Hakochannoohinasama (Japanese Edition)
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Friendship Commission, the Japan-U. Instructional Films and Lessons.
The Center for New American Media. Here are some of the scenes included in The Japanese Version: The Japanese Version is an ideal teaching tool for both schools and businesses. A valuable up-to-date complement to books and films dealing with classical Japanese culture. An entertaining testimonial to the warmth and humor of Japanese popular culture.
A rewarding employee-education tool for US-based Japanese companies with American employees. Andrew Kolker , Louis Alvarez. Shedding new light upon issues of global diversity, this documentary focuses on the extent to which a "fairness fetish" has permeated various levels of Indian society.
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It is based on the real life experience of a farmer from the poverty-stricken Northeast region of Thailand. Leaving home is what most of us do -- eventually. Aside from the regulations the Japanese government has implemented, another reason a lot of bands do special japanese releases is for the simple fact that people in japan actually still buy music.
And a lot of it, too. Theres still a culture of buying physical copies of the media you consume. The first time i was in Tokyo i was blown away that the convenience stores had newsstands, and they were huge and with a wide variety of stuff. Not to mention the number of record stores there are.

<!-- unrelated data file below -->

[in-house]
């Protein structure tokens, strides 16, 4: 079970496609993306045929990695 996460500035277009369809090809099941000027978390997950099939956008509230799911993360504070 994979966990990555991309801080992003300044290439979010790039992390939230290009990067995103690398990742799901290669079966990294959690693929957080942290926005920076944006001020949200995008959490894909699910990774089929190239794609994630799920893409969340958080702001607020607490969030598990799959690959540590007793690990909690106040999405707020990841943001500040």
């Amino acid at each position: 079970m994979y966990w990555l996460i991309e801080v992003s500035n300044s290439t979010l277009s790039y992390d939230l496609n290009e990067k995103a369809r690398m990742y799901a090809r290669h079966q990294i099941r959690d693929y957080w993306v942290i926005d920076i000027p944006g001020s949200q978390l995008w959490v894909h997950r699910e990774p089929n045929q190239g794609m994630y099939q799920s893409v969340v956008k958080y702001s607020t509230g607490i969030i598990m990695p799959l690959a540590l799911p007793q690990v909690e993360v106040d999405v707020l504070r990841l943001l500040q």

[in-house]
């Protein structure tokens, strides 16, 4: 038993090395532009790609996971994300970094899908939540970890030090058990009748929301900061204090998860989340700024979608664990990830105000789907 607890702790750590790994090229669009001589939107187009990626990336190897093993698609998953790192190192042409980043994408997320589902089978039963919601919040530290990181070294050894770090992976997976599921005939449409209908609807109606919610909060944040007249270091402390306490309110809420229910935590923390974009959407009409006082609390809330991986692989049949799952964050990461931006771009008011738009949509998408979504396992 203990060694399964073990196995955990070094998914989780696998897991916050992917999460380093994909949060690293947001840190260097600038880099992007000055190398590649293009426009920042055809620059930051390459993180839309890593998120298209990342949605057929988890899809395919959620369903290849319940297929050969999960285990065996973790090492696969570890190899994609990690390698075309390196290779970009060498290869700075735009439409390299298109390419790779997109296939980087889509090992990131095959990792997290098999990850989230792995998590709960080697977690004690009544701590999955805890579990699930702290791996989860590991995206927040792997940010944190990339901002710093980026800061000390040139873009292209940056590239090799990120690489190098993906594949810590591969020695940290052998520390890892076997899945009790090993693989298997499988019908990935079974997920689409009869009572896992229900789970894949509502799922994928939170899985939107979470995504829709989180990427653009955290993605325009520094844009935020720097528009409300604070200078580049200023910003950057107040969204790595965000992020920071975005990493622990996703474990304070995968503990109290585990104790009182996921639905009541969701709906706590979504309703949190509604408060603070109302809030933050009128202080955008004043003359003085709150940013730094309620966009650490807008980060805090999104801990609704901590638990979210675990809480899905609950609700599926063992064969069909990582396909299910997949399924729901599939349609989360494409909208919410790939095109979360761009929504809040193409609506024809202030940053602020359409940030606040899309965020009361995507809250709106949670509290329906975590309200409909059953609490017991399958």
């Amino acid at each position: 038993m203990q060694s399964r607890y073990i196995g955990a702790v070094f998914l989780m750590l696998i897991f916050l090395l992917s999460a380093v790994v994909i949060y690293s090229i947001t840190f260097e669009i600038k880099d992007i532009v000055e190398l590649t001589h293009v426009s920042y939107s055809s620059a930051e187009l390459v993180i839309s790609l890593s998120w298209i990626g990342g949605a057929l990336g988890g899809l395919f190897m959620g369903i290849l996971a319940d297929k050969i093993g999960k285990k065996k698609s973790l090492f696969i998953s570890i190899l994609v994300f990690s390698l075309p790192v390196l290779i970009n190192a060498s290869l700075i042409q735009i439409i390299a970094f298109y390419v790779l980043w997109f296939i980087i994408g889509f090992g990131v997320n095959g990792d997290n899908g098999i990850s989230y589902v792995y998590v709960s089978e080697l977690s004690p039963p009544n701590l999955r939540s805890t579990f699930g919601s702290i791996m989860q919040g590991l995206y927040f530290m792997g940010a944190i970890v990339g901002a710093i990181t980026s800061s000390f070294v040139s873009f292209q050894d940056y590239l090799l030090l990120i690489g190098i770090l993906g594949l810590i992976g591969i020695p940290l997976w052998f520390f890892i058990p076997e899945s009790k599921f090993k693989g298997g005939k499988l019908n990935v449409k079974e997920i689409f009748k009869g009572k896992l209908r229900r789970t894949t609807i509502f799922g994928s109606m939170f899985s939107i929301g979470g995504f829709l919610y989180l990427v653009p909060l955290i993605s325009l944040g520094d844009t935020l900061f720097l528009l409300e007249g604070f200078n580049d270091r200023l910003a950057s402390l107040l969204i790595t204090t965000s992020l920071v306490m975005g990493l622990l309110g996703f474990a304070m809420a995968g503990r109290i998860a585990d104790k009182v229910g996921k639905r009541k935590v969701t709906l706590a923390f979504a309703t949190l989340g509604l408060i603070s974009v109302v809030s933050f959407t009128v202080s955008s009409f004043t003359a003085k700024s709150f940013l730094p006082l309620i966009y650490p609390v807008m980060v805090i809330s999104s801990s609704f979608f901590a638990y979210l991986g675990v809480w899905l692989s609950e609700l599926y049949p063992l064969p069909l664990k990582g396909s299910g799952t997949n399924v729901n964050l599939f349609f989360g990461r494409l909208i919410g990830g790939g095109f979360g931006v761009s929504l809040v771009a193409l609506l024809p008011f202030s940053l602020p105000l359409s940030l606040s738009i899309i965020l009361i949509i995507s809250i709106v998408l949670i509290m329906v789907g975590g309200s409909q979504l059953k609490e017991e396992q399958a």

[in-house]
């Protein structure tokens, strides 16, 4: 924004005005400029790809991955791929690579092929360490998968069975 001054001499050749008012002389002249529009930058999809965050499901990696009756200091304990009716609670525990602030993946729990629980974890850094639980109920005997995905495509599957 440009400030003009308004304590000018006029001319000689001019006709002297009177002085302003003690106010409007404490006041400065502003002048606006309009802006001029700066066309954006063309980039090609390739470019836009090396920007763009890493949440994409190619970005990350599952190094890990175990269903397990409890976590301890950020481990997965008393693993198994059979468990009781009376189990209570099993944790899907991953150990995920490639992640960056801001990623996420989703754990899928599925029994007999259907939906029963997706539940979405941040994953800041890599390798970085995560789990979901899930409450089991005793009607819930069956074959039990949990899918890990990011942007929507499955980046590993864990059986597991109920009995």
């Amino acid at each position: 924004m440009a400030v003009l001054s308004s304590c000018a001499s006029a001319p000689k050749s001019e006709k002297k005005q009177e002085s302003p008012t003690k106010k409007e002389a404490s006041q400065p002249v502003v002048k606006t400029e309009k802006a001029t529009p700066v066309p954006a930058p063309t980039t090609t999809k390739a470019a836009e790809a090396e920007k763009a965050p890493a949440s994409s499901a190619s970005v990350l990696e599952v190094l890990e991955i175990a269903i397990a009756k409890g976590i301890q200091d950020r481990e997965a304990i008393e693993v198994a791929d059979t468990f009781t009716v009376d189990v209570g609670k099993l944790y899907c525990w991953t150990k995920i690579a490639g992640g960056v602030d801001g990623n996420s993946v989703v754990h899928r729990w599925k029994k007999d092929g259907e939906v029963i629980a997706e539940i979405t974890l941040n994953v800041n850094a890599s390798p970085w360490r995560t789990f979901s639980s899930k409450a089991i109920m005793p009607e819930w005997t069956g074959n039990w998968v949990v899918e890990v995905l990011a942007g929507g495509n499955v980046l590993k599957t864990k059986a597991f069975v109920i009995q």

Japan has laws set up so that you can only sell albums from Japanese record labels. Because of that, most artists that tour Japan will have a partner label that prints a Japanese version so that they can sell the album while touring in Japan. Understanding that record collector fans will buy alternate versions of records to complete their collections, artists will often have an unreleased track, remix, or alternate version of songs and artwork to make it worthwhile for the collector to spend money on the import.
Or maybe just Japanese language sleeve art? That would be hilarious. We're talking about same songs and additionally one or two more tracks on different albums just for Japan in this context. Some artists off the top of my head Bowie used to make the Japan only tracks available to the rest of the world a year or so later, normally as b-sides or if you like extra tracks on CD singles.
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Japan has one of the largest music industries on the planet - there's big dollars to be made there. I've heard from record shop owners that Japanese vinyl is thicker and therefore better sound. So they can sell albums to the giant Japan market.
Hakochannoohinasama (Japanese Edition)
Is this really something you needed explained in detail? You know this guy is getting downvoted maybe for tone and maybe due to lack of clarity, but from the documentaries I've watched, this is right. My understanding is that there is at least some level of feeling that outsiders need to adapt to Japan. I believe the documentary mentioned that Psy was one of the first artists to have real success by not doing this maybe first SK artist actually because his song was so ridiculously popular.
This may only apply to nearby Asian countries, however, who there could be a feeling of superiority towards. This isn't meant to be inflammatory to the Japanese; just what I've seen. Heck it takes pretty big acts like Rammstein or Shakira to really pull this off in the states and other English speaking countries, though we also have a ton of huge English speaking acts here to choose from making larger barriers to entry. They wouldn't need a separate version with bonus tracks to do this as you can buy imported CDs from the US or more accurately from china through US companies.
PDF Hakochannoohinasama (Japanese Edition)